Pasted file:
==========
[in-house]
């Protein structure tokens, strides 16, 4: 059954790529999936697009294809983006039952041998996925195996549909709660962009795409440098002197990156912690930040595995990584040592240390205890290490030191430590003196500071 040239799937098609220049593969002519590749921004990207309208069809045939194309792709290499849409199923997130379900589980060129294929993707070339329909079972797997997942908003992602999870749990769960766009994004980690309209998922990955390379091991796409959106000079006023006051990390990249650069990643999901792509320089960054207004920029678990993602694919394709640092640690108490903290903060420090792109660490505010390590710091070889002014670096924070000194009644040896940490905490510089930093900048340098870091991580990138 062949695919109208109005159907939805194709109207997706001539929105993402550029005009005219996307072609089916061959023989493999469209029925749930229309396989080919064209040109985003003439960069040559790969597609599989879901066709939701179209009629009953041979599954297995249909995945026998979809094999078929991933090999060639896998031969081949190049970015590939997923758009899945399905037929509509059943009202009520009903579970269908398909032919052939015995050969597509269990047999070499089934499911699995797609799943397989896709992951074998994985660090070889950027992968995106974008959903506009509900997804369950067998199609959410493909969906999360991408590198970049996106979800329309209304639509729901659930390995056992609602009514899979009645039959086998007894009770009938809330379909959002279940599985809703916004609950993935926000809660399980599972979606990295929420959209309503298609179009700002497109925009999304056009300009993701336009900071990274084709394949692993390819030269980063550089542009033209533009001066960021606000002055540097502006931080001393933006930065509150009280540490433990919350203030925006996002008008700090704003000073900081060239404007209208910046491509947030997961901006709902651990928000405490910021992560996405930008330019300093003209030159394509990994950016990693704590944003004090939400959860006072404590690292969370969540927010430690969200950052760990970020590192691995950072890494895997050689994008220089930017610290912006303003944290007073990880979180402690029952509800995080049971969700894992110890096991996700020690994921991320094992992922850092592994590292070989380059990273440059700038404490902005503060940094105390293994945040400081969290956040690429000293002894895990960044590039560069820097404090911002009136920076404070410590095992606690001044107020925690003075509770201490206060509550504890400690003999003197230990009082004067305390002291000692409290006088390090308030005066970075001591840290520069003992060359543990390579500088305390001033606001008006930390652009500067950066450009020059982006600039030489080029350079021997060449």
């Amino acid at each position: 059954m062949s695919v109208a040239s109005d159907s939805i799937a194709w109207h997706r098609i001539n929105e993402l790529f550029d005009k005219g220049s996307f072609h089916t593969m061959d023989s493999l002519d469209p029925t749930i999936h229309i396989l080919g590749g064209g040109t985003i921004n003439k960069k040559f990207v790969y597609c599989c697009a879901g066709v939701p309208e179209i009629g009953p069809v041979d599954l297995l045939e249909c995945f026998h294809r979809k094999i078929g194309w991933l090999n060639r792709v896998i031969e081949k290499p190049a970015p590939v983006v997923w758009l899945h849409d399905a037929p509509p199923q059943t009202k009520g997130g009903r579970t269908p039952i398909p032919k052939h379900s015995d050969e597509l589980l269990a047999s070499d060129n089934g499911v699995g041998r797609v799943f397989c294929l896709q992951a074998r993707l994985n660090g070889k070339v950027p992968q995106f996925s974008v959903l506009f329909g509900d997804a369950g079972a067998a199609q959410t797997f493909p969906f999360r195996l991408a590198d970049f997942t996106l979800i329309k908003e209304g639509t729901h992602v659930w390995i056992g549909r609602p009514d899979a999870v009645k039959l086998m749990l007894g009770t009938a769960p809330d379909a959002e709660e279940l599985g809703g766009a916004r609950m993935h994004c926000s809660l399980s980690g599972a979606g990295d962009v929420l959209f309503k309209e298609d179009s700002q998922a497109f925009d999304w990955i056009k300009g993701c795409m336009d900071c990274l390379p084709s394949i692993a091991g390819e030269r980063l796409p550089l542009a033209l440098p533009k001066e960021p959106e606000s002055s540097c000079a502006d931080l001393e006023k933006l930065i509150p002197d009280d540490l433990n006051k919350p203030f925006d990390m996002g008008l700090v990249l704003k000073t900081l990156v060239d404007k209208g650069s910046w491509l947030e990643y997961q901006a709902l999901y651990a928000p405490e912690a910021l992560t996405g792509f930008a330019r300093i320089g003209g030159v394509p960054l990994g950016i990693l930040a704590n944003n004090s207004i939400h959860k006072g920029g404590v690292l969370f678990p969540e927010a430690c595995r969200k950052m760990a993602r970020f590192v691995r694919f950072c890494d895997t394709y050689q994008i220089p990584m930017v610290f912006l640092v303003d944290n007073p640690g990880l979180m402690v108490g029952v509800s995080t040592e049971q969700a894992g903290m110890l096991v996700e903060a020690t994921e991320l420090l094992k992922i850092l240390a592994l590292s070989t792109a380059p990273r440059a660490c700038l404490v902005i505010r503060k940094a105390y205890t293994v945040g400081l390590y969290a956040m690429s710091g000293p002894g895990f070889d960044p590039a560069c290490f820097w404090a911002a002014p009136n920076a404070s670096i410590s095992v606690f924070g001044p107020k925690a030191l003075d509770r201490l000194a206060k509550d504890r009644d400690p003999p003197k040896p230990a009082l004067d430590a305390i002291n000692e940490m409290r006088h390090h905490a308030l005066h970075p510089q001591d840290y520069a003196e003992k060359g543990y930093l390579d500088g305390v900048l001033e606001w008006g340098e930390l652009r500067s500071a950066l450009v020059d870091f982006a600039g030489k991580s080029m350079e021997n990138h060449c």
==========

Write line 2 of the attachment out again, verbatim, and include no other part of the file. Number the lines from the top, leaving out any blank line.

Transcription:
């Protein structure tokens, strides 16, 4: 059954790529999936697009294809983006039952041998996925195996549909709660962009795409440098002197990156912690930040595995990584040592240390205890290490030191430590003196500071 040239799937098609220049593969002519590749921004990207309208069809045939194309792709290499849409199923997130379900589980060129294929993707070339329909079972797997997942908003992602999870749990769960766009994004980690309209998922990955390379091991796409959106000079006023006051990390990249650069990643999901792509320089960054207004920029678990993602694919394709640092640690108490903290903060420090792109660490505010390590710091070889002014670096924070000194009644040896940490905490510089930093900048340098870091991580990138 062949695919109208109005159907939805194709109207997706001539929105993402550029005009005219996307072609089916061959023989493999469209029925749930229309396989080919064209040109985003003439960069040559790969597609599989879901066709939701179209009629009953041979599954297995249909995945026998979809094999078929991933090999060639896998031969081949190049970015590939997923758009899945399905037929509509059943009202009520009903579970269908398909032919052939015995050969597509269990047999070499089934499911699995797609799943397989896709992951074998994985660090070889950027992968995106974008959903506009509900997804369950067998199609959410493909969906999360991408590198970049996106979800329309209304639509729901659930390995056992609602009514899979009645039959086998007894009770009938809330379909959002279940599985809703916004609950993935926000809660399980599972979606990295929420959209309503298609179009700002497109925009999304056009300009993701336009900071990274084709394949692993390819030269980063550089542009033209533009001066960021606000002055540097502006931080001393933006930065509150009280540490433990919350203030925006996002008008700090704003000073900081060239404007209208910046491509947030997961901006709902651990928000405490910021992560996405930008330019300093003209030159394509990994950016990693704590944003004090939400959860006072404590690292969370969540927010430690969200950052760990970020590192691995950072890494895997050689994008220089930017610290912006303003944290007073990880979180402690029952509800995080049971969700894992110890096991996700020690994921991320094992992922850092592994590292070989380059990273440059700038404490902005503060940094105390293994945040400081969290956040690429000293002894895990960044590039560069820097404090911002009136920076404070410590095992606690001044107020925690003075509770201490206060509550504890400690003999003197230990009082004067305390002291000692409290006088390090308030005066970075001591840290520069003992060359543990390579500088305390001033606001008006930390652009500067950066450009020059982006600039030489080029350079021997060449």